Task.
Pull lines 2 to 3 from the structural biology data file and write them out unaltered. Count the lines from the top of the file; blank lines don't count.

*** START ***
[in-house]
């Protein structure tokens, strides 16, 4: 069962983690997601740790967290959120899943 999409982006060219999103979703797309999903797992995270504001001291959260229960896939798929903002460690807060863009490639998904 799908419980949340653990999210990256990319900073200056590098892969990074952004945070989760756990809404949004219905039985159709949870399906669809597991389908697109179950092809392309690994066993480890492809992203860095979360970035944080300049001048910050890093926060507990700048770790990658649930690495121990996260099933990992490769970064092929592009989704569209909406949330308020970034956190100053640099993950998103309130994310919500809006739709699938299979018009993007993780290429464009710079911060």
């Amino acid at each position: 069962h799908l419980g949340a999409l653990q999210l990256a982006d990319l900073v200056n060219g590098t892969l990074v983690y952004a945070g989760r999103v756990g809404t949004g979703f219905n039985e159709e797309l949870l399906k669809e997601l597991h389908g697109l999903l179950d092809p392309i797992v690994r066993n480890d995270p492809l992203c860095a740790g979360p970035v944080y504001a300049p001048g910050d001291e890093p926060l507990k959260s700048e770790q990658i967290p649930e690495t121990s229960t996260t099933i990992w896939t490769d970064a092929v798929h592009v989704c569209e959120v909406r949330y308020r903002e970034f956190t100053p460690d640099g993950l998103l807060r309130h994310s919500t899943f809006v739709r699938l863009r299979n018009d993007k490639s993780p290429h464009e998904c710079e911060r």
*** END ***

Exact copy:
């Protein structure tokens, strides 16, 4: 069962983690997601740790967290959120899943 999409982006060219999103979703797309999903797992995270504001001291959260229960896939798929903002460690807060863009490639998904 799908419980949340653990999210990256990319900073200056590098892969990074952004945070989760756990809404949004219905039985159709949870399906669809597991389908697109179950092809392309690994066993480890492809992203860095979360970035944080300049001048910050890093926060507990700048770790990658649930690495121990996260099933990992490769970064092929592009989704569209909406949330308020970034956190100053640099993950998103309130994310919500809006739709699938299979018009993007993780290429464009710079911060």
């Amino acid at each position: 069962h799908l419980g949340a999409l653990q999210l990256a982006d990319l900073v200056n060219g590098t892969l990074v983690y952004a945070g989760r999103v756990g809404t949004g979703f219905n039985e159709e797309l949870l399906k669809e997601l597991h389908g697109l999903l179950d092809p392309i797992v690994r066993n480890d995270p492809l992203c860095a740790g979360p970035v944080y504001a300049p001048g910050d001291e890093p926060l507990k959260s700048e770790q990658i967290p649930e690495t121990s229960t996260t099933i990992w896939t490769d970064a092929v798929h592009v989704c569209e959120v909406r949330y308020r903002e970034f956190t100053p460690d640099g993950l998103l807060r309130h994310s919500t899943f809006v739709r699938l863009r299979n018009d993007k490639s993780p290429h464009e998904c710079e911060r």